Pakistani Rupee (PKR) is consistently pounded by hard economic times and any effort to arrest its downward slide has yielded hardly any satisfactory results.
The downslide is the cumulative impact of short-sighted economic policies followed by the incumbent dis pensation along with untenable economic situation experienced by the country.
It’s a whirlpool of pressure on the economic denominators that have not let the rupee come out of doldrums and started a recovery march. Another blow has now been suffered by the beleaguered rupee when international monetary company Fitch has carried out a downward revision of its forecast for the rupee illustrating that the global rating agency does not expect the economic and geopolitical factors that are putting pressure on the home currency to dissipate soon.
Citing factors such as the worsening trade balance, a tighter US monetary policy, higher structural inflation and the increased outflow of dollars to Afghanistan, it has projected the rupee to weaken to an average of 164 to the dollar this year, compared to the previous projection of 158 and to 180 versus the earlier forecast of 165 in 2022.
On top of that came the US Senate bill seeking sanctions on Pakistan that forced the stock markets to badly tumble.
What has been witnessed recently is that with the KSE-100 index losing 12 per cent value in dollar terms, the PSX has recently experienced its worst moments since April 2020.
The stock market does not affect the economic fundamentals the way the falling rupee does but its decline adds to the economic gloom and has a corresponding negative effect. Pakistan’s exchange rate has already deteriorated by around 12 per cent since early May in response to the escalating current account deficit as the government pushed its expansive monetary and fiscal policies more aggressively for achieving brisk economic growth, fuelling domestic demand and imports.
A weakening currency doesn’t only push up energy and food prices at the expense of the low-middle-income households, it also generates economic uncertainties.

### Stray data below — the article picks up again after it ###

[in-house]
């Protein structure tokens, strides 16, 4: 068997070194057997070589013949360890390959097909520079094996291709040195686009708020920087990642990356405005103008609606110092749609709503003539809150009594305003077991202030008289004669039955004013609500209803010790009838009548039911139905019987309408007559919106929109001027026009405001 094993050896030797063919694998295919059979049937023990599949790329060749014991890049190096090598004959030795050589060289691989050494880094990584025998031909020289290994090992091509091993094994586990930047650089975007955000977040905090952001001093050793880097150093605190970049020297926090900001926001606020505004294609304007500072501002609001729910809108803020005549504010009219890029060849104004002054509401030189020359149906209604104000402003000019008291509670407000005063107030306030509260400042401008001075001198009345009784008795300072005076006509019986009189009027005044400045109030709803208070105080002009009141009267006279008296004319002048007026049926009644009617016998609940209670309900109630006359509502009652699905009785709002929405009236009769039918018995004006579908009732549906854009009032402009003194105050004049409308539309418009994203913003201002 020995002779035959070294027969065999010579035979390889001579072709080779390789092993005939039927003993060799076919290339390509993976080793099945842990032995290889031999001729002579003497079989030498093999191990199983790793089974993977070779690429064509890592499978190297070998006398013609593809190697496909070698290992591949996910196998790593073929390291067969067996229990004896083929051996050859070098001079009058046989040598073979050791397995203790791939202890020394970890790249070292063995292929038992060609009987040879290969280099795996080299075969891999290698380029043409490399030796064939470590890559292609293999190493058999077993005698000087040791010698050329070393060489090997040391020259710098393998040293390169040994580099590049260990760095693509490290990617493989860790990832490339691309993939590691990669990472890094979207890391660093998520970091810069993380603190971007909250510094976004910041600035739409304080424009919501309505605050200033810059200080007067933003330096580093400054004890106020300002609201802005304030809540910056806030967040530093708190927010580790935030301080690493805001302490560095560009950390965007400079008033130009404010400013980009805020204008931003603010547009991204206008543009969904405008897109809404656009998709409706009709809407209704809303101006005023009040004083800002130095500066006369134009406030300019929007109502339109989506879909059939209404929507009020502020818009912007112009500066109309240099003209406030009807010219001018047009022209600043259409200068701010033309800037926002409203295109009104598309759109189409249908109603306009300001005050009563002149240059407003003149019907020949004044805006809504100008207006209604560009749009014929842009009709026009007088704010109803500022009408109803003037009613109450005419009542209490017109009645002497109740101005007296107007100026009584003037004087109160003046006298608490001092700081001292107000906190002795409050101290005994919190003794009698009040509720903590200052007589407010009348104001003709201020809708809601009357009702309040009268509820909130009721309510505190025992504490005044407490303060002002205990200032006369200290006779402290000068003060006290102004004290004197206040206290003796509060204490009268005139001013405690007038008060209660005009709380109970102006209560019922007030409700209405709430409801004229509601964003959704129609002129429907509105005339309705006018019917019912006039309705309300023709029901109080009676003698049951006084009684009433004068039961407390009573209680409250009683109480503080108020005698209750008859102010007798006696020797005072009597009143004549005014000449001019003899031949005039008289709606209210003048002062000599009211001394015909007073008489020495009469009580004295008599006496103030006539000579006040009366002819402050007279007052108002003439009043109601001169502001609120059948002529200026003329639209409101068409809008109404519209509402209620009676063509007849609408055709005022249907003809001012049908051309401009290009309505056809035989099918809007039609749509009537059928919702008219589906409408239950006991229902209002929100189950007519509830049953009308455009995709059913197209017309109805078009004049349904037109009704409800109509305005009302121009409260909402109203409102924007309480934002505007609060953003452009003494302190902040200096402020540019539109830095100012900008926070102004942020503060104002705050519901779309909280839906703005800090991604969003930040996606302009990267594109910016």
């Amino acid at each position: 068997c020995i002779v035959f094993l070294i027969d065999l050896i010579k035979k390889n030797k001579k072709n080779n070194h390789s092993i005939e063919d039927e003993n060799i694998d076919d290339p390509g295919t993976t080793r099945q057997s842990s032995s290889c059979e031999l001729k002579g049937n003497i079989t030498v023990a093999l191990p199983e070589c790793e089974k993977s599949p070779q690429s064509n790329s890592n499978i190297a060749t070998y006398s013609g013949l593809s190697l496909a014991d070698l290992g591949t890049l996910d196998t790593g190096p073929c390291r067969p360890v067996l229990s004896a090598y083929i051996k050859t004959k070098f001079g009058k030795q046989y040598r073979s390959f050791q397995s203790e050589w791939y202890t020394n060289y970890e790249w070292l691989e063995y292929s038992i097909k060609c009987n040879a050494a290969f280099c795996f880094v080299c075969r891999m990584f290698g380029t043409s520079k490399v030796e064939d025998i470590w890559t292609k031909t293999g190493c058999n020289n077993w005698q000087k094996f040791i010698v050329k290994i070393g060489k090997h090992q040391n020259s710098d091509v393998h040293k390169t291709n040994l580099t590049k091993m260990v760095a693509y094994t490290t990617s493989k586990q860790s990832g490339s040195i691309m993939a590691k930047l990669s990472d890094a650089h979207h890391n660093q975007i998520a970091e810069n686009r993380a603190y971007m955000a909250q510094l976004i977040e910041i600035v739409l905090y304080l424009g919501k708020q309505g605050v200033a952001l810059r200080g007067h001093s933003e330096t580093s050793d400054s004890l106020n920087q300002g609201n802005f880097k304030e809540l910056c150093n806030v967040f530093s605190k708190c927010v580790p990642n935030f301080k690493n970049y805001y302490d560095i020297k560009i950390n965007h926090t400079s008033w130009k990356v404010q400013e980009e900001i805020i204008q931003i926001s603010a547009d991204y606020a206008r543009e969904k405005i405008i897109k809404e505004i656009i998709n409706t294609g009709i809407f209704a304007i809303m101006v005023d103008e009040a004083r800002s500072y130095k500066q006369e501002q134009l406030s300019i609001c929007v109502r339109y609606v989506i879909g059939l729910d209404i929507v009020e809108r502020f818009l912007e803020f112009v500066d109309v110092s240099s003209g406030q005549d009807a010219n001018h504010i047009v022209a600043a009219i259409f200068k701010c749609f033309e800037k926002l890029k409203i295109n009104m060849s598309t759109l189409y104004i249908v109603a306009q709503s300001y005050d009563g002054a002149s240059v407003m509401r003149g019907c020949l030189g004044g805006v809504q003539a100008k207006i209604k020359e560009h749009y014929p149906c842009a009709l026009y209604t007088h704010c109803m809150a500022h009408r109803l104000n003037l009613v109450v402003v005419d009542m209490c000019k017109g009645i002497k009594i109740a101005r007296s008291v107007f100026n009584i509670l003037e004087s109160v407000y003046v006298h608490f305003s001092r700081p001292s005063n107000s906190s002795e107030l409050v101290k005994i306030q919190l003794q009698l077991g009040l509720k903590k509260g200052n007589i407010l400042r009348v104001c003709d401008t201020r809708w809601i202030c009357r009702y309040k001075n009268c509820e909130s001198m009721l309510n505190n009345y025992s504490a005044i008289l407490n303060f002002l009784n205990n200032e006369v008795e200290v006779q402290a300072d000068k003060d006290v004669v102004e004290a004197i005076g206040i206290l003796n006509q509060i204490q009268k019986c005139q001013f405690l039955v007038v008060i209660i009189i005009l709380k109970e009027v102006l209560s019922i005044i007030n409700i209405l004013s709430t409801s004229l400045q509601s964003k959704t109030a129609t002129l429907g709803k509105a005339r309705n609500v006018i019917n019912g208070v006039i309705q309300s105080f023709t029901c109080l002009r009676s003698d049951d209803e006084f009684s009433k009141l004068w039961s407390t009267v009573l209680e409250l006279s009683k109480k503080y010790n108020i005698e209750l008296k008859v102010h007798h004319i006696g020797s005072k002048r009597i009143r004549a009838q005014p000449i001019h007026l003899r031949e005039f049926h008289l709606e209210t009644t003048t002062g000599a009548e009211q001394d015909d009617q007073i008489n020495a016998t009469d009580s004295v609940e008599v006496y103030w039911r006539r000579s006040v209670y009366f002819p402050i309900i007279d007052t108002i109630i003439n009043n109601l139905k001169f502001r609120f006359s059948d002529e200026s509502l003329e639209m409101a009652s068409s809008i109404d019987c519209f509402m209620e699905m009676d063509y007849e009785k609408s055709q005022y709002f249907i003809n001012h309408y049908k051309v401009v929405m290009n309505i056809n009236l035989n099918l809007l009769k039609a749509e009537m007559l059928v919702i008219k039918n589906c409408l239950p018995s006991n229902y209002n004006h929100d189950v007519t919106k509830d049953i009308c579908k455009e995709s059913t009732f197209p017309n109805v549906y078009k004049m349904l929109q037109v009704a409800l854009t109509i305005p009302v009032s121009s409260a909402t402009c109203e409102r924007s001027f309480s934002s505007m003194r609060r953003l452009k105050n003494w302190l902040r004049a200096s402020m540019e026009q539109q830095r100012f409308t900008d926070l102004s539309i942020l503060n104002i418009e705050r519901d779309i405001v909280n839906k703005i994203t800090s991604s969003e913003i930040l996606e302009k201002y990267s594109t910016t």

The only good news coming out of this far-spreading gloom is the good news thatthe rupee is finally receiving some help from the government and State Bank in the form of measures to curb imports of non-essential and luxury goods to control the current account deficit and price inflation.
The government is reportedly also preparing a plan to ban the export of perishable commodities for the same reasons. But these ad hoc actions aimed at firefighting the emerging vulnerabilities and avoiding an immediate external-sector crisis should not deflect policymakers’ attention from the structural factors behind the decline of the home currency.
Much to the chagrin of the governmental financial planners, Pakistan has been unable to boost its exports, increase industrial and agricultural productivity, develop sustainable domestic energy sources and implement long-outstanding governance reforms.
This means that the rising global commodity prices will continue to put pressure on the current account and the rupee as is happening now.
The stage has come where the government must come up with long-term solutions to the exchange rate volatility and bridge the gap between inflation rates in Pakistan and its trading partners.
Until then, we can only hope for a less precipitous currency decline, one that would not harm the economy. The projection by Fitch has poured cold water on the prospects of the recovery of the rupee. The forecast of the New Yorkbased Fitch, — one of the three major global ratings agencies — for the rupee’s average rate this year is now Rs.164 to the US dollar compared with Rs.158 previously.
A day ago stocks fell nearly 3 per cent while the rupee dropped to a record low at Rs.170.27.
The rupee, which has been termed the worst-performing currency in Asia, seems to have opened the field for the bullish US dollar to move forward unchecked and erode the remaining value of the local currency.
The currency has been losing purchasing power fast in the domestic market as well, causing inflation that has badly hit the general public. On 26 August, 2020, the dollar hit Rs.168.43. Then it started declining and reached Rs.151.83 on 14 May, 2021.
However, the greenback started rising and has appreciated by 6.6 per cent and 9.9 per cent since 14
June and May, 2021, respectively. The State Bank of Pakistan (SBP) had indicated earlier that the dollar could appreciate during the current financial year due to an expected higher current account deficit. Now in its projections for 2022, Fitch expects an average rate of 180 versus a previous forecast of 165.
Fitch are of the opinion that the currency would weaken further and it is based on Pakistan’s worsening terms of trade, tighter US monetary policy, alongside the flow of US dollars out of Pakistan and into Afghanistan.
Analysts say the rupee has been hit by consistently high demand for dollars due to the country’s current account deficit while the Afghan situation is increasing pressure.